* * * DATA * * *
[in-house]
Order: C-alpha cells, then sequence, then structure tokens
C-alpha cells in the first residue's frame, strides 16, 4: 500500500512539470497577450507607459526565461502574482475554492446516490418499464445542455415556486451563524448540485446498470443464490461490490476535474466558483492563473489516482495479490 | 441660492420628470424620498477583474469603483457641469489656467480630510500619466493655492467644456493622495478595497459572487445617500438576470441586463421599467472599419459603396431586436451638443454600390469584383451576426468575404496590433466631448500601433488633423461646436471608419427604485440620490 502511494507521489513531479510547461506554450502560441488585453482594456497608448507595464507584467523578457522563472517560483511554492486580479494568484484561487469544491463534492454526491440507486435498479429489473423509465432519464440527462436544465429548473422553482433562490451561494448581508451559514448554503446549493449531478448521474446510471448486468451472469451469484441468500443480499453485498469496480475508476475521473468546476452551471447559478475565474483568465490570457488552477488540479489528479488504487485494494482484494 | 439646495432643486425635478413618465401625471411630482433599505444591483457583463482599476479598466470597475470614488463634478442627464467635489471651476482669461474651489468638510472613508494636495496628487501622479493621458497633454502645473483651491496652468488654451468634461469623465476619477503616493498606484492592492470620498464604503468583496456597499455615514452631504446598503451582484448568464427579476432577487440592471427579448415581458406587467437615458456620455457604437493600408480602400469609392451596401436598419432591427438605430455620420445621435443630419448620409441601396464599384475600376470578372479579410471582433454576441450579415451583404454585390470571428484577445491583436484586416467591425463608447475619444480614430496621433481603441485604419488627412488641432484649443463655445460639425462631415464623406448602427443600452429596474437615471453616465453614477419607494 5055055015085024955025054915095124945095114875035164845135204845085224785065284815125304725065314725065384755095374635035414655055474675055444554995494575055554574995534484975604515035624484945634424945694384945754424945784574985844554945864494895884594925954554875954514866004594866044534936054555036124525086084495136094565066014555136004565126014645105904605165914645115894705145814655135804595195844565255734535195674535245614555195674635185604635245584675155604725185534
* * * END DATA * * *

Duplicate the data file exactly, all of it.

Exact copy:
[in-house]
Order: C-alpha cells, then sequence, then structure tokens
C-alpha cells in the first residue's frame, strides 16, 4: 500500500512539470497577450507607459526565461502574482475554492446516490418499464445542455415556486451563524448540485446498470443464490461490490476535474466558483492563473489516482495479490 | 441660492420628470424620498477583474469603483457641469489656467480630510500619466493655492467644456493622495478595497459572487445617500438576470441586463421599467472599419459603396431586436451638443454600390469584383451576426468575404496590433466631448500601433488633423461646436471608419427604485440620490 502511494507521489513531479510547461506554450502560441488585453482594456497608448507595464507584467523578457522563472517560483511554492486580479494568484484561487469544491463534492454526491440507486435498479429489473423509465432519464440527462436544465429548473422553482433562490451561494448581508451559514448554503446549493449531478448521474446510471448486468451472469451469484441468500443480499453485498469496480475508476475521473468546476452551471447559478475565474483568465490570457488552477488540479489528479488504487485494494482484494 | 439646495432643486425635478413618465401625471411630482433599505444591483457583463482599476479598466470597475470614488463634478442627464467635489471651476482669461474651489468638510472613508494636495496628487501622479493621458497633454502645473483651491496652468488654451468634461469623465476619477503616493498606484492592492470620498464604503468583496456597499455615514452631504446598503451582484448568464427579476432577487440592471427579448415581458406587467437615458456620455457604437493600408480602400469609392451596401436598419432591427438605430455620420445621435443630419448620409441601396464599384475600376470578372479579410471582433454576441450579415451583404454585390470571428484577445491583436484586416467591425463608447475619444480614430496621433481603441485604419488627412488641432484649443463655445460639425462631415464623406448602427443600452429596474437615471453616465453614477419607494 5055055015085024955025054915095124945095114875035164845135204845085224785065284815125304725065314725065384755095374635035414655055474675055444554995494575055554574995534484975604515035624484945634424945694384945754424945784574985844554945864494895884594925954554875954514866004594866044534936054555036124525086084495136094565066014555136004565126014645105904605165914645115894705145814655135804595195844565255734535195674535245614555195674635185604635245584675155604725185534